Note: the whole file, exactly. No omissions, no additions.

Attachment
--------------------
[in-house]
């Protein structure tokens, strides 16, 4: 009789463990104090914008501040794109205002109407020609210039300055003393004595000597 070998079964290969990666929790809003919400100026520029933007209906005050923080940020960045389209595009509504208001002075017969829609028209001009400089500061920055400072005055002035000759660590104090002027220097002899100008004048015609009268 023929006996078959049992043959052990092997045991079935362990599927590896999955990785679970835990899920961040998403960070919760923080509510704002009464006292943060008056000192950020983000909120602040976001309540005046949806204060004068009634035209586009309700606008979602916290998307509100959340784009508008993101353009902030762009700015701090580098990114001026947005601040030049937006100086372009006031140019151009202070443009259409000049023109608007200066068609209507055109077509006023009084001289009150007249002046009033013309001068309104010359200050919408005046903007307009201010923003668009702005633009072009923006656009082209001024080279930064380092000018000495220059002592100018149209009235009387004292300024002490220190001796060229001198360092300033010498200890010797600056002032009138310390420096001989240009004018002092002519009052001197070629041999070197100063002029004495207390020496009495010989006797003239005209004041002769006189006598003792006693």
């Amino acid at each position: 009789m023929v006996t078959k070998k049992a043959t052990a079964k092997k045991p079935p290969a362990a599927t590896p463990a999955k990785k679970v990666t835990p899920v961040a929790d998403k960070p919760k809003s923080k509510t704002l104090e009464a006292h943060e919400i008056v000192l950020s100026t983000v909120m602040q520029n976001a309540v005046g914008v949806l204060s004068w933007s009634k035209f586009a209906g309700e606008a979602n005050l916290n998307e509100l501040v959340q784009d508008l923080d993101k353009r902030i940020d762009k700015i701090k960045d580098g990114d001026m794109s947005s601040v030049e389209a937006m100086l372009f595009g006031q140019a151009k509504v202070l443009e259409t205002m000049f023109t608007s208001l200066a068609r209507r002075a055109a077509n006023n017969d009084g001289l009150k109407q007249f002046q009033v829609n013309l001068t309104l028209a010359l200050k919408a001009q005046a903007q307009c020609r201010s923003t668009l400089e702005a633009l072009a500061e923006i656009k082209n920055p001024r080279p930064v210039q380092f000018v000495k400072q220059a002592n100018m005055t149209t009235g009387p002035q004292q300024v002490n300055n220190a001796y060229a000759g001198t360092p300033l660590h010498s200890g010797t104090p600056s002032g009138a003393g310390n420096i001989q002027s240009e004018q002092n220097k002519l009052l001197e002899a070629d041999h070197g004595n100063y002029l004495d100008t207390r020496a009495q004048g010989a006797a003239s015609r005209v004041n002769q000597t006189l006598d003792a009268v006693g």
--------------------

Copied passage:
[in-house]
């Protein structure tokens, strides 16, 4: 009789463990104090914008501040794109205002109407020609210039300055003393004595000597 070998079964290969990666929790809003919400100026520029933007209906005050923080940020960045389209595009509504208001002075017969829609028209001009400089500061920055400072005055002035000759660590104090002027220097002899100008004048015609009268 023929006996078959049992043959052990092997045991079935362990599927590896999955990785679970835990899920961040998403960070919760923080509510704002009464006292943060008056000192950020983000909120602040976001309540005046949806204060004068009634035209586009309700606008979602916290998307509100959340784009508008993101353009902030762009700015701090580098990114001026947005601040030049937006100086372009006031140019151009202070443009259409000049023109608007200066068609209507055109077509006023009084001289009150007249002046009033013309001068309104010359200050919408005046903007307009201010923003668009702005633009072009923006656009082209001024080279930064380092000018000495220059002592100018149209009235009387004292300024002490220190001796060229001198360092300033010498200890010797600056002032009138310390420096001989240009004018002092002519009052001197070629041999070197100063002029004495207390020496009495010989006797003239005209004041002769006189006598003792006693």
């Amino acid at each position: 009789m023929v006996t078959k070998k049992a043959t052990a079964k092997k045991p079935p290969a362990a599927t590896p463990a999955k990785k679970v990666t835990p899920v961040a929790d998403k960070p919760k809003s923080k509510t704002l104090e009464a006292h943060e919400i008056v000192l950020s100026t983000v909120m602040q520029n976001a309540v005046g914008v949806l204060s004068w933007s009634k035209f586009a209906g309700e606008a979602n005050l916290n998307e509100l501040v959340q784009d508008l923080d993101k353009r902030i940020d762009k700015i701090k960045d580098g990114d001026m794109s947005s601040v030049e389209a937006m100086l372009f595009g006031q140019a151009k509504v202070l443009e259409t205002m000049f023109t608007s208001l200066a068609r209507r002075a055109a077509n006023n017969d009084g001289l009150k109407q007249f002046q009033v829609n013309l001068t309104l028209a010359l200050k919408a001009q005046a903007q307009c020609r201010s923003t668009l400089e702005a633009l072009a500061e923006i656009k082209n920055p001024r080279p930064v210039q380092f000018v000495k400072q220059a002592n100018m005055t149209t009235g009387p002035q004292q300024v002490n300055n220190a001796y060229a000759g001198t360092p300033l660590h010498s200890g010797t104090p600056s002032g009138a003393g310390n420096i001989q002027s240009e004018q002092n220097k002519l009052l001197e002899a070629d041999h070197g004595n100063y002029l004495d100008t207390r020496a009495q004048g010989a006797a003239s015609r005209v004041n002769q000597t006189l006598d003792a009268v006693g």